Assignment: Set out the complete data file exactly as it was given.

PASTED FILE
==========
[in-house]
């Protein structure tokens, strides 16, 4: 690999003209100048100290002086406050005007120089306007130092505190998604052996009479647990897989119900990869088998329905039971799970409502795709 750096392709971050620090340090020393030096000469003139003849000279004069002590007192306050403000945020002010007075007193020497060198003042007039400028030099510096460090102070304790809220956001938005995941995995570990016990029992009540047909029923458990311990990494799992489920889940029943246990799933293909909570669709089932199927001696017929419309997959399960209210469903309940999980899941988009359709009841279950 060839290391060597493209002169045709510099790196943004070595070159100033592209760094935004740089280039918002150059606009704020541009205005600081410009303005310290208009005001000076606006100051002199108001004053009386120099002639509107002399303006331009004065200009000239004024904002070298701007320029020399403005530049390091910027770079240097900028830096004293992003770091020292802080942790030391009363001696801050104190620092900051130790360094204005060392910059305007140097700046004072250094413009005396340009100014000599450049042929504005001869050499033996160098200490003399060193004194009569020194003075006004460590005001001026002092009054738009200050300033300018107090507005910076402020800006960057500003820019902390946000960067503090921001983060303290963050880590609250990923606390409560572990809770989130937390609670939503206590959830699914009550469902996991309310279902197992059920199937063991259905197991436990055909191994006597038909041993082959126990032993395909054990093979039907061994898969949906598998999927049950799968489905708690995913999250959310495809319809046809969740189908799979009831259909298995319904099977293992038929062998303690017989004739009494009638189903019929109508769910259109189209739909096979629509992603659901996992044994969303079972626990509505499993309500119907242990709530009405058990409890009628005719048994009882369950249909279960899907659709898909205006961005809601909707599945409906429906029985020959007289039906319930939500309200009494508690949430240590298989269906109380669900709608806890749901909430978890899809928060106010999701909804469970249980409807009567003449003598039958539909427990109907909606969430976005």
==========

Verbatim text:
[in-house]
């Protein structure tokens, strides 16, 4: 690999003209100048100290002086406050005007120089306007130092505190998604052996009479647990897989119900990869088998329905039971799970409502795709 750096392709971050620090340090020393030096000469003139003849000279004069002590007192306050403000945020002010007075007193020497060198003042007039400028030099510096460090102070304790809220956001938005995941995995570990016990029992009540047909029923458990311990990494799992489920889940029943246990799933293909909570669709089932199927001696017929419309997959399960209210469903309940999980899941988009359709009841279950 060839290391060597493209002169045709510099790196943004070595070159100033592209760094935004740089280039918002150059606009704020541009205005600081410009303005310290208009005001000076606006100051002199108001004053009386120099002639509107002399303006331009004065200009000239004024904002070298701007320029020399403005530049390091910027770079240097900028830096004293992003770091020292802080942790030391009363001696801050104190620092900051130790360094204005060392910059305007140097700046004072250094413009005396340009100014000599450049042929504005001869050499033996160098200490003399060193004194009569020194003075006004460590005001001026002092009054738009200050300033300018107090507005910076402020800006960057500003820019902390946000960067503090921001983060303290963050880590609250990923606390409560572990809770989130937390609670939503206590959830699914009550469902996991309310279902197992059920199937063991259905197991436990055909191994006597038909041993082959126990032993395909054990093979039907061994898969949906598998999927049950799968489905708690995913999250959310495809319809046809969740189908799979009831259909298995319904099977293992038929062998303690017989004739009494009638189903019929109508769910259109189209739909096979629509992603659901996992044994969303079972626990509505499993309500119907242990709530009405058990409890009628005719048994009882369950249909279960899907659709898909205006961005809601909707599945409906429906029985020959007289039906319930939500309200009494508690949430240590298989269906109380669900709608806890749901909430978890899809928060106010999701909804469970249980409807009567003449003598039958539909427990109907909606969430976005």